Diaspora Dialogues (DD), a writing organization in Toronto, is launching a new short form mentorship program for diverse, emerging writers in Winnipeg. DD had its first deadline Oct. 15 and will be accepting new applicants in January.
Zalika Reid-Benta, the program manager of DD, talked about the organization and why it decided to open a chapter in the city.
“We started with Winnipeg because the president [of DD], Helen Walsh, had ties there and we wanted to sort of build a community in Winnipeg, so like not just having a mentorship but doing the things for the mentorship that we do in Toronto such as having professional development workshops, which is why we’re doing the symposium as well,” she said.
“We just think there’s an untapped writing community there.”
Reid-Benta said DD supports diverse Canadian writers in making their writing craft a career by guiding them through the publication process.
“We have four mentorship programs [in Toronto] currently — two long form and two short form,” she said.
She added that the long form mentorships are for those who have a completed or nearly finished manuscript. The short form mentorships, one of which is coming to Winnipeg, are for those who do not have a completely finished manuscript but rather a collection of poetry or short stories.
“We strongly encourage Indigenous writers and writers of colour to apply, but we’ve also had writers who have identified as, you know, having some mental health issues and wanting to write about that, so we also speak of diversity as that as well as culturally and racially diverse.”
On Nov. 9 and 10, DD’s digital magazine TOK will be holding a symposium in the city to bring together writers, both those in the program and those interested in writing in general, to network and to attend workshops, enabling them to gather more information about the writing industry.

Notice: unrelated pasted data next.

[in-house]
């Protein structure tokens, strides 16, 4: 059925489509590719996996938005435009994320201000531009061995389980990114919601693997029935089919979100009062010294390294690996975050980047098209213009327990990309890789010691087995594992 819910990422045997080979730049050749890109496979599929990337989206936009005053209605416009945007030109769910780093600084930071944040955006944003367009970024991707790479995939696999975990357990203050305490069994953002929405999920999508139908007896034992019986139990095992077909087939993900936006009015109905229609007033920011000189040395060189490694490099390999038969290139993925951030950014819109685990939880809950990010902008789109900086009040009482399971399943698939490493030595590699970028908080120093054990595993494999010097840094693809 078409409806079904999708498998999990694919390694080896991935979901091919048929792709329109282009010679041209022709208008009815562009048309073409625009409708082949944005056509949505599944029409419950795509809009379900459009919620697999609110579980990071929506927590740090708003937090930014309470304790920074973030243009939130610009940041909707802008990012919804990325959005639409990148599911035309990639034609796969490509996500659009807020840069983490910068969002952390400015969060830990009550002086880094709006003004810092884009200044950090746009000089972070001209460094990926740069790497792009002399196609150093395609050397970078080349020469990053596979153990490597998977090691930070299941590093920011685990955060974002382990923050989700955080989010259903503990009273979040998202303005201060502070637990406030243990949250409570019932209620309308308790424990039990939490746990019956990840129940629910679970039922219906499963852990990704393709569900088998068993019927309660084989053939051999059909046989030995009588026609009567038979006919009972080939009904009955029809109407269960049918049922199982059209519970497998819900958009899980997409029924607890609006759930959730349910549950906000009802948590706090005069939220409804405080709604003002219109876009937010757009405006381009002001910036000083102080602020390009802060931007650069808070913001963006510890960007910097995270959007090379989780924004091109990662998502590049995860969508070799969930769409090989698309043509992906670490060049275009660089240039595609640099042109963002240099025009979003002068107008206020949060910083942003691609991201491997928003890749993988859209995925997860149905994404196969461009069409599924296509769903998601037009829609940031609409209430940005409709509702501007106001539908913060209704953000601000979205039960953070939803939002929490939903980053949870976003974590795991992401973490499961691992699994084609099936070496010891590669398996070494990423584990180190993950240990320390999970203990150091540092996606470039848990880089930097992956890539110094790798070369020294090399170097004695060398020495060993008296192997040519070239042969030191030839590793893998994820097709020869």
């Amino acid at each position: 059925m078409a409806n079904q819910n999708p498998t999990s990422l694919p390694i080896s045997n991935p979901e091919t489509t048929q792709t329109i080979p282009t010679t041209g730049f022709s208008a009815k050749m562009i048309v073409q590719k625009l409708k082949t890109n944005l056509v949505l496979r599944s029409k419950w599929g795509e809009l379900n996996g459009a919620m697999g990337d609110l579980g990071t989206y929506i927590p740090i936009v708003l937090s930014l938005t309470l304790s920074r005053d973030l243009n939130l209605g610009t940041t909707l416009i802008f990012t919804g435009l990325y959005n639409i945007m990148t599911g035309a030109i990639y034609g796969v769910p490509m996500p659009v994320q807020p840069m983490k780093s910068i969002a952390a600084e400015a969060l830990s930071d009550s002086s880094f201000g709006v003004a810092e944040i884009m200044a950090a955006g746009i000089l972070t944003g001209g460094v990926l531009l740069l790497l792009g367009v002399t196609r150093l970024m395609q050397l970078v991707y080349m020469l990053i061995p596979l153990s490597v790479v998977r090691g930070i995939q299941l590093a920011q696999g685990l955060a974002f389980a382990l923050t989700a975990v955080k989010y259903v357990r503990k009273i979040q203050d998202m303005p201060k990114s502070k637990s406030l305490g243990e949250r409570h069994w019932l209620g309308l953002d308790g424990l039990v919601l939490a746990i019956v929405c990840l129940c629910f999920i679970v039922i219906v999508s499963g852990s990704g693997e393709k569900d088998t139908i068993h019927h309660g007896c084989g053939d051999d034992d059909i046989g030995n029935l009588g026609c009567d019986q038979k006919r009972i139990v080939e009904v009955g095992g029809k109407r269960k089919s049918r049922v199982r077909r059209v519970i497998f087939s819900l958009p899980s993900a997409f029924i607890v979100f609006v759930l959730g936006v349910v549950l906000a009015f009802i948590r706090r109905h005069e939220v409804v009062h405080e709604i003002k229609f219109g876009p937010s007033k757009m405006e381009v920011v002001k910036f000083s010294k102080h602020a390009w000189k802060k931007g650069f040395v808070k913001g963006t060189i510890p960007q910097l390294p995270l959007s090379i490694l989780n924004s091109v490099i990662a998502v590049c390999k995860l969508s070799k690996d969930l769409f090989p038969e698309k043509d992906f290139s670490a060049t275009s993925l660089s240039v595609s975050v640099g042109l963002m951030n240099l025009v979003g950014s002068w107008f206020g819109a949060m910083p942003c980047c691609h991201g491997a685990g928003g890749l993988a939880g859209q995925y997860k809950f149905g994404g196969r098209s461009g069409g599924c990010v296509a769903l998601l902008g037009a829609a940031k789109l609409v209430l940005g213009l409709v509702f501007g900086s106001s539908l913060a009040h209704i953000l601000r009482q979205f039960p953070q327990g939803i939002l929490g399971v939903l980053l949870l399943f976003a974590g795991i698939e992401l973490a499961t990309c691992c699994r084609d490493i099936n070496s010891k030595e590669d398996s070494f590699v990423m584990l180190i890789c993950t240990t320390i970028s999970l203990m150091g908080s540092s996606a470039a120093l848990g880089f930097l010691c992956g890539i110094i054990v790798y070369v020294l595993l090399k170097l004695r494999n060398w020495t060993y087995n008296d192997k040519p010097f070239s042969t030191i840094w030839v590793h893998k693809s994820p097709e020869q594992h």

“The first day, we’re going to have two development workshops for emerging writers, and so one is going to be pitching publishers to agents […] and we’ll also have a networking reception, so that will include different authors,” Reid-Benta said.
“Our second day will be […] our panel, Blowing Up CanLit, which is really a discussion on what the current landscape in Canada is for publishing books.”
Reid-Benta said the symposium is for anyone interested in writing and getting published. For participants in the short form writing mentorship, they will be able to talk freely with those who have gained experience, while also building their own personal profile as a writer.
She also talked about the motivation needed to become a writer and how she got involved with writing herself.
“I believe that you should become a writer because you want [to],” she said.
“Right? Because there’s something that you want to say, because there’s something that you have to say. I didn’t really realize that I could make a living out of [writing] or a career out of it until high school when I realized that there were programs — you know, undergrad programs, master’s programs.”
This interest is what led Reid-Benta to Diaspora Dialogues.
“When I was in undergrad I took some creative writing courses,” she said.
“And in one of the courses, my instructor actually told me about Diaspora Dialogues and said that I should apply to be a mentee there and that’s how I got involved with the program.”
Tickets for the symposium can be found on eventbrite.com and on tokmagazine.ca. Admission is free but registering is recommended.